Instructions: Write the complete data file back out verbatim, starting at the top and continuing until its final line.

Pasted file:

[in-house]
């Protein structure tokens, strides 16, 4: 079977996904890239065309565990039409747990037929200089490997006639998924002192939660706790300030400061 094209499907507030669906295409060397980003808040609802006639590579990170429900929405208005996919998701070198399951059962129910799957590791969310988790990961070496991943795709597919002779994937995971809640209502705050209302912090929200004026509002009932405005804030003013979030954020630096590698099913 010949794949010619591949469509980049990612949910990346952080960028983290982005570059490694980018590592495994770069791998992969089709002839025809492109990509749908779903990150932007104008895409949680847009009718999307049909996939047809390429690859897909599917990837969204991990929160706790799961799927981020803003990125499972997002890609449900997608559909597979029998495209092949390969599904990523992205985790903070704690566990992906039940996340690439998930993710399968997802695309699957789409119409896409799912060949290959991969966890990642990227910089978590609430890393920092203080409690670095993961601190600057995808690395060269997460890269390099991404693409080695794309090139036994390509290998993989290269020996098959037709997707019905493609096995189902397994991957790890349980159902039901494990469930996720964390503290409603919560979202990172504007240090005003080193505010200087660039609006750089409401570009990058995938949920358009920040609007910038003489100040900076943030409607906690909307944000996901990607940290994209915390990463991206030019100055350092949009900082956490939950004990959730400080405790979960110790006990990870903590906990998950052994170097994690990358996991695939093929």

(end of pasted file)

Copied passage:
[in-house]
């Protein structure tokens, strides 16, 4: 079977996904890239065309565990039409747990037929200089490997006639998924002192939660706790300030400061 094209499907507030669906295409060397980003808040609802006639590579990170429900929405208005996919998701070198399951059962129910799957590791969310988790990961070496991943795709597919002779994937995971809640209502705050209302912090929200004026509002009932405005804030003013979030954020630096590698099913 010949794949010619591949469509980049990612949910990346952080960028983290982005570059490694980018590592495994770069791998992969089709002839025809492109990509749908779903990150932007104008895409949680847009009718999307049909996939047809390429690859897909599917990837969204991990929160706790799961799927981020803003990125499972997002890609449900997608559909597979029998495209092949390969599904990523992205985790903070704690566990992906039940996340690439998930993710399968997802695309699957789409119409896409799912060949290959991969966890990642990227910089978590609430890393920092203080409690670095993961601190600057995808690395060269997460890269390099991404693409080695794309090139036994390509290998993989290269020996098959037709997707019905493609096995189902397994991957790890349980159902039901494990469930996720964390503290409603919560979202990172504007240090005003080193505010200087660039609006750089409401570009990058995938949920358009920040609007910038003489100040900076943030409607906690909307944000996901990607940290994209915390990463991206030019100055350092949009900082956490939950004990959730400080405790979960110790006990990870903590906990998950052994170097994690990358996991695939093929």